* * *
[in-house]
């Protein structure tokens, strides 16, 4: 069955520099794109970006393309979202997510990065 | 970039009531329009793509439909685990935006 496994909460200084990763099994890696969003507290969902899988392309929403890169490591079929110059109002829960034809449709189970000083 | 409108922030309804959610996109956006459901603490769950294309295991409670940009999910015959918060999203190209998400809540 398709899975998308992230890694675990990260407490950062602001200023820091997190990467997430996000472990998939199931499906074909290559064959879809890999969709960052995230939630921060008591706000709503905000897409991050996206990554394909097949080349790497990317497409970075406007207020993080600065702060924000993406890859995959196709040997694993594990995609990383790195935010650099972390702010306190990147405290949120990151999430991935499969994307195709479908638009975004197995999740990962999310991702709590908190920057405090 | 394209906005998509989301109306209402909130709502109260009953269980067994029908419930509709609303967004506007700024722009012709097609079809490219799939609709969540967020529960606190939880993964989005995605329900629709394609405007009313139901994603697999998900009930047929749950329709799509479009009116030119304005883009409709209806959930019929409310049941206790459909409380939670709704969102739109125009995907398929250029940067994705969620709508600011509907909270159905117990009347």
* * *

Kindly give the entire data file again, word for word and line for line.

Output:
[in-house]
């Protein structure tokens, strides 16, 4: 069955520099794109970006393309979202997510990065 | 970039009531329009793509439909685990935006 496994909460200084990763099994890696969003507290969902899988392309929403890169490591079929110059109002829960034809449709189970000083 | 409108922030309804959610996109956006459901603490769950294309295991409670940009999910015959918060999203190209998400809540 398709899975998308992230890694675990990260407490950062602001200023820091997190990467997430996000472990998939199931499906074909290559064959879809890999969709960052995230939630921060008591706000709503905000897409991050996206990554394909097949080349790497990317497409970075406007207020993080600065702060924000993406890859995959196709040997694993594990995609990383790195935010650099972390702010306190990147405290949120990151999430991935499969994307195709479908638009975004197995999740990962999310991702709590908190920057405090 | 394209906005998509989301109306209402909130709502109260009953269980067994029908419930509709609303967004506007700024722009012709097609079809490219799939609709969540967020529960606190939880993964989005995605329900629709394609405007009313139901994603697999998900009930047929749950329709799509479009009116030119304005883009409709209806959930019929409310049941206790459909409380939670709704969102739109125009995907398929250029940067994705969620709508600011509907909270159905117990009347």